Pros / It has the lowest price for a premium plan.
Cons / You need to meet eligibility requirements to join.
Verdict / AARP has low prices and quality services, making it a good option for roadside assistance.
AARP’s roadside assistance is available to anyone eligible to join AARP. You need to be at least 50 years old to join, and you must pay the organization’s $16 annual membership fee. You pay that membership fee in addition to the cost of the roadside assistance program.
The Road ‘N Tow plan, AARP’s lowest level of service, costs $58 a year, which is about $5 a month. It’s one of the most affordable plans we reviewed and compares well against Allstate and AAA. If you want to include your spouse on your plan, you must pay an additional $10. The Road ‘N Tow plan limits you to three service calls a year.
The Road ‘N Tow plan includes all the standard roadside assistance features. If your car breaks down, AARP provides 5 miles of free towing. In a city, that should be enough to get you to a service station. If your lock yourself out of your car, AARP reimburses you $60 for a lock replacement and $25 for a key replacement.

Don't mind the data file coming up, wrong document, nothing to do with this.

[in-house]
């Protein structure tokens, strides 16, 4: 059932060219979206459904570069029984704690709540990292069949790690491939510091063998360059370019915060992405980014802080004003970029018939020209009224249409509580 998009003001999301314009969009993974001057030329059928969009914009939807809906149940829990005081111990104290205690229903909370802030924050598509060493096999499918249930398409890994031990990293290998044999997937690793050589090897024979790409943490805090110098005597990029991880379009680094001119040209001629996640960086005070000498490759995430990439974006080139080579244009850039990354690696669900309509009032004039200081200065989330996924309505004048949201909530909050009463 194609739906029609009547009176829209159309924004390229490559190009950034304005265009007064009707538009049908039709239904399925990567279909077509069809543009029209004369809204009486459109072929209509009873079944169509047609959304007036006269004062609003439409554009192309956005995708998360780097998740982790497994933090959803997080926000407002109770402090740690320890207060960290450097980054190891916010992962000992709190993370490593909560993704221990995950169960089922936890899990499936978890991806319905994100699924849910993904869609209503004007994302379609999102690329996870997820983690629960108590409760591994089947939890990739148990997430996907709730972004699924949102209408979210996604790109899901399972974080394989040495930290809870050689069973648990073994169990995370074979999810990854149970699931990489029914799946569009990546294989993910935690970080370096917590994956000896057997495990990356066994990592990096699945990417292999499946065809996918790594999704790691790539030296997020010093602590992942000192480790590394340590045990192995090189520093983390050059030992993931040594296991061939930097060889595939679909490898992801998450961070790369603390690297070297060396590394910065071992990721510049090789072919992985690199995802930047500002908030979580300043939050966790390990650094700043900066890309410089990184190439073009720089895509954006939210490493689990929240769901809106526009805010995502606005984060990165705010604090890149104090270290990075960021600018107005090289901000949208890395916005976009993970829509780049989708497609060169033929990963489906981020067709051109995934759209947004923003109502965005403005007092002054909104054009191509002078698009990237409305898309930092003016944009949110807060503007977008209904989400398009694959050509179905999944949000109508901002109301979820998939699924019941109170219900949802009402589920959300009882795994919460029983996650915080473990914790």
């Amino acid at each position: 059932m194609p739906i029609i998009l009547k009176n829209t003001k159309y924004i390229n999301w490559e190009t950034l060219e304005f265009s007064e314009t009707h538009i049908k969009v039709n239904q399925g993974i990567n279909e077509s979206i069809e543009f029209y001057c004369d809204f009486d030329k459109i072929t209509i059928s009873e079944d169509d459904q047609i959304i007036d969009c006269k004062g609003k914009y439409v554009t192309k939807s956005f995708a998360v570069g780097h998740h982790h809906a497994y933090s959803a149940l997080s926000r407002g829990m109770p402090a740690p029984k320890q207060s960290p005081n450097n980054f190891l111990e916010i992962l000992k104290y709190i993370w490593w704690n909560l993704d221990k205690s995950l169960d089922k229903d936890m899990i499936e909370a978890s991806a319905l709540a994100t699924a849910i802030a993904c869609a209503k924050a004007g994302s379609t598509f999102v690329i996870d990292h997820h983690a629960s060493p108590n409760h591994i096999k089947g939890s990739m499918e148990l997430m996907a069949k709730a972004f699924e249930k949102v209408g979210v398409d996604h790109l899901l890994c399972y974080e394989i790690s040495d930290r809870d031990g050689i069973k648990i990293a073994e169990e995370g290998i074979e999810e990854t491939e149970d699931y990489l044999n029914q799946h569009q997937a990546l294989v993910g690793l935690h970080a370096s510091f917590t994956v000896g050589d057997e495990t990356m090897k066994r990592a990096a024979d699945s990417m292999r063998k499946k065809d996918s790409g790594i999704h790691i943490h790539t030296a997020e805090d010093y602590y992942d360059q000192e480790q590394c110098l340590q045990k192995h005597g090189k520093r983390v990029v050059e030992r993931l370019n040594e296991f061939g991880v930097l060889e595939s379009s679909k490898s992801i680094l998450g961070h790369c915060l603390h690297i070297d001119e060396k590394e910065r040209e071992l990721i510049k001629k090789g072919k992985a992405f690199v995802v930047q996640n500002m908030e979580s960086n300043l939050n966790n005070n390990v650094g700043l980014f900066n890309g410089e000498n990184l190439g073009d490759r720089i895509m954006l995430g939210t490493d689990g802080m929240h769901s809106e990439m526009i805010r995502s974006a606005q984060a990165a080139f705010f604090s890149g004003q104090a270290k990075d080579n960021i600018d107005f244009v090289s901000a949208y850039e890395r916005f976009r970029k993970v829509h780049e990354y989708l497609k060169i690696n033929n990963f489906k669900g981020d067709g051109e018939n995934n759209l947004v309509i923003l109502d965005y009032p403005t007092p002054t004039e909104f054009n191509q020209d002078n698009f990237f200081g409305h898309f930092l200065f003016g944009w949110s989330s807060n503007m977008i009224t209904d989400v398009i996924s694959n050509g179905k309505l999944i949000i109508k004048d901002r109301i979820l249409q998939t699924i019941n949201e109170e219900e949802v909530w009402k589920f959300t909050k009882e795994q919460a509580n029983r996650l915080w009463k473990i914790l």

AARP’s Premier plan costs $74 a year, which is the lowest price we saw for premium roadside assistance. It costs $10 to add your spouse and $30 to add your family. Even with the costs for extra family members, AARP has below-average prices. The Premium plan is limited to four service calls for a single user, five for a couple and seven for a family subscription.
The Premier plan includes 100 miles of free towing, which is standard for premium plans. The locksmith reimbursement also increases – up to $130. If you’re in an accident at least 100 miles from home, AARP’s trip interruption benefit reimburses you for food, lodging and car rental up to $750 per incident and $1,500 per year.
AARP’s Premier plan includes discounts on hotels and car rentals as well as access to other useful features like repair referrals and travel assistance. You also get a dispatch guarantee, which reimburses you $260 for services you find yourself if AARP is unable to find them for you.